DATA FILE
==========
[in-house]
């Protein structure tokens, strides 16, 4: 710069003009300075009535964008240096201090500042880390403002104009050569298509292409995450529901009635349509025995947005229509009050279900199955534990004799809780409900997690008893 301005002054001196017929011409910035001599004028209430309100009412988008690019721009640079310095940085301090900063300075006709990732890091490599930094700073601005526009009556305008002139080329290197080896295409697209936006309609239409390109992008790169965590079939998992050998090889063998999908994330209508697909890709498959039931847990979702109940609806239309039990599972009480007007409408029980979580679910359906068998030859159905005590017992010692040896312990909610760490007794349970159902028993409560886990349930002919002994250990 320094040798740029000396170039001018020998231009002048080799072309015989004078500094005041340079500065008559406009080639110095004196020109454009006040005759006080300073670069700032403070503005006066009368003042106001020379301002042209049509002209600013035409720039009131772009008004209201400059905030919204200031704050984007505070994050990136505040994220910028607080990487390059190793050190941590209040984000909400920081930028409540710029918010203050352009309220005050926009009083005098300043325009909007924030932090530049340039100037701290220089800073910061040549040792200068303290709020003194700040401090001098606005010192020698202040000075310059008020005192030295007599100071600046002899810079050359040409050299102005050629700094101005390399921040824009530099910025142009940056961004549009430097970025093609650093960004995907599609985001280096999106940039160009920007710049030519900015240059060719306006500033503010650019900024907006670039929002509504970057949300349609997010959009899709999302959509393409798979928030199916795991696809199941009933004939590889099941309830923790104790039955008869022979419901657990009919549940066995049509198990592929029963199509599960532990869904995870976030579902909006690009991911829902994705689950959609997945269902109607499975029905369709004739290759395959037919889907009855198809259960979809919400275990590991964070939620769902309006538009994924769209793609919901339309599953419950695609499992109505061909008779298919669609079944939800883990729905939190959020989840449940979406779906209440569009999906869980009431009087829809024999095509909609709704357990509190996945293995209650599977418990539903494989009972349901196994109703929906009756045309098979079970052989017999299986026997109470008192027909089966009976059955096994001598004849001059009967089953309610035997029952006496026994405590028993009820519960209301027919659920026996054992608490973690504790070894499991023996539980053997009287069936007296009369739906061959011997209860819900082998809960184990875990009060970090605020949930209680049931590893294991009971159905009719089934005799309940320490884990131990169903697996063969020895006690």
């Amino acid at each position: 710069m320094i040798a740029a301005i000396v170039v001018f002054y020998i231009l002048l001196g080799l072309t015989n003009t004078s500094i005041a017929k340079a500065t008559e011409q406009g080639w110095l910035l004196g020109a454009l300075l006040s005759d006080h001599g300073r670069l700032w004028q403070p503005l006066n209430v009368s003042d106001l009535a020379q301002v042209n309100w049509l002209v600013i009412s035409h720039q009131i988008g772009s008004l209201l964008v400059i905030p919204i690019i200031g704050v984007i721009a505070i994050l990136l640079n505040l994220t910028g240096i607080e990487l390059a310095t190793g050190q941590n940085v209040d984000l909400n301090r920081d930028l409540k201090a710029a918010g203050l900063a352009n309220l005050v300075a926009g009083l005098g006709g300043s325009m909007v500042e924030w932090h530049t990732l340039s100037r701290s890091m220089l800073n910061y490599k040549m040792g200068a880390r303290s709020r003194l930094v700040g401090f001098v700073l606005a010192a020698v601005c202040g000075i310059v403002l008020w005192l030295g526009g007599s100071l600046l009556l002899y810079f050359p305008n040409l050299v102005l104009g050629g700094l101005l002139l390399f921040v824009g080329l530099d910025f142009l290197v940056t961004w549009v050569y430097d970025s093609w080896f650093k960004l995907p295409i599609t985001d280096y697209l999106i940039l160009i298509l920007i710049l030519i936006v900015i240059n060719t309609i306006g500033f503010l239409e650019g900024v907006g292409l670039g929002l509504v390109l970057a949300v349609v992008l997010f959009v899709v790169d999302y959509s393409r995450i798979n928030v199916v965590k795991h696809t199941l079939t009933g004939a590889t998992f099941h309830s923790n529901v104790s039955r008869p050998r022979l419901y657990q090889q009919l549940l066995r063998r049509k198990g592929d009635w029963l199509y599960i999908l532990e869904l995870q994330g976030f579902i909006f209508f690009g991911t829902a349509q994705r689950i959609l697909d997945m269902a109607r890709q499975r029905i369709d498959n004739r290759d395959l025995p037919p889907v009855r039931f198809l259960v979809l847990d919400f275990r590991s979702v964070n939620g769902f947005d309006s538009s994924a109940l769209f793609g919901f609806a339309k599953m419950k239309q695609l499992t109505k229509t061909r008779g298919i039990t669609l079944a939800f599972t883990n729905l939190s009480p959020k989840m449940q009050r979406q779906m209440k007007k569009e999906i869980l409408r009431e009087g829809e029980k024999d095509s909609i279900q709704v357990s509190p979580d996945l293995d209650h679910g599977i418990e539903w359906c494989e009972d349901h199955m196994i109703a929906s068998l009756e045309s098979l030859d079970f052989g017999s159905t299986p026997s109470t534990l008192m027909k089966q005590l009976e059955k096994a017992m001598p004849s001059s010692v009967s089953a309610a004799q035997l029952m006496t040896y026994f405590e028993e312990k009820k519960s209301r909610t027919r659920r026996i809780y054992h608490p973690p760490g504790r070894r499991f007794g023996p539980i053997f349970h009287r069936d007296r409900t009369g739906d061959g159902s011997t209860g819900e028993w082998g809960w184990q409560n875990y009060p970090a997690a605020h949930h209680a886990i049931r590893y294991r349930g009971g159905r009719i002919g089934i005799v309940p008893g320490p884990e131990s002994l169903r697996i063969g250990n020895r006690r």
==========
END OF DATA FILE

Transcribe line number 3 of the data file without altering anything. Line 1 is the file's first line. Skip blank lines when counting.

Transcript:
């Amino acid at each position: 710069m320094i040798a740029a301005i000396v170039v001018f002054y020998i231009l002048l001196g080799l072309t015989n003009t004078s500094i005041a017929k340079a500065t008559e011409q406009g080639w110095l910035l004196g020109a454009l300075l006040s005759d006080h001599g300073r670069l700032w004028q403070p503005l006066n209430v009368s003042d106001l009535a020379q301002v042209n309100w049509l002209v600013i009412s035409h720039q009131i988008g772009s008004l209201l964008v400059i905030p919204i690019i200031g704050v984007i721009a505070i994050l990136l640079n505040l994220t910028g240096i607080e990487l390059a310095t190793g050190q941590n940085v209040d984000l909400n301090r920081d930028l409540k201090a710029a918010g203050l900063a352009n309220l005050v300075a926009g009083l005098g006709g300043s325009m909007v500042e924030w932090h530049t990732l340039s100037r701290s890091m220089l800073n910061y490599k040549m040792g200068a880390r303290s709020r003194l930094v700040g401090f001098v700073l606005a010192a020698v601005c202040g000075i310059v403002l008020w005192l030295g526009g007599s100071l600046l009556l002899y810079f050359p305008n040409l050299v102005l104009g050629g700094l101005l002139l390399f921040v824009g080329l530099d910025f142009l290197v940056t961004w549009v050569y430097d970025s093609w080896f650093k960004l995907p295409i599609t985001d280096y697209l999106i940039l160009i298509l920007i710049l030519i936006v900015i240059n060719t309609i306006g500033f503010l239409e650019g900024v907006g292409l670039g929002l509504v390109l970057a949300v349609v992008l997010f959009v899709v790169d999302y959509s393409r995450i798979n928030v199916v965590k795991h696809t199941l079939t009933g004939a590889t998992f099941h309830s923790n529901v104790s039955r008869p050998r022979l419901y657990q090889q009919l549940l066995r063998r049509k198990g592929d009635w029963l199509y599960i999908l532990e869904l995870q994330g976030f579902i909006f209508f690009g991911t829902a349509q994705r689950i959609l697909d997945m269902a109607r890709q499975r029905i369709d498959n004739r290759d395959l025995p037919p889907v009855r039931f198809l259960v979809l847990d919400f275990r590991s979702v964070n939620g769902f947005d309006s538009s994924a109940l769209f793609g919901f609806a339309k599953m419950k239309q695609l499992t109505k229509t061909r008779g298919i039990t669609l079944a939800f599972t883990n729905l939190s009480p959020k989840m449940q009050r979406q779906m209440k007007k569009e999906i869980l409408r009431e009087g829809e029980k024999d095509s909609i279900q709704v357990s509190p979580d996945l293995d209650h679910g599977i418990e539903w359906c494989e009972d349901h199955m196994i109703a929906s068998l009756e045309s098979l030859d079970f052989g017999s159905t299986p026997s109470t534990l008192m027909k089966q005590l009976e059955k096994a017992m001598p004849s001059s010692v009967s089953a309610a004799q035997l029952m006496t040896y026994f405590e028993e312990k009820k519960s209301r909610t027919r659920r026996i809780y054992h608490p973690p760490g504790r070894r499991f007794g023996p539980i053997f349970h009287r069936d007296r409900t009369g739906d061959g159902s011997t209860g819900e028993w082998g809960w184990q409560n875990y009060p970090a997690a605020h949930h209680a886990i049931r590893y294991r349930g009971g159905r009719i002919g089934i005799v309940p008893g320490p884990e131990s002994l169903r697996i063969g250990n020895r006690r």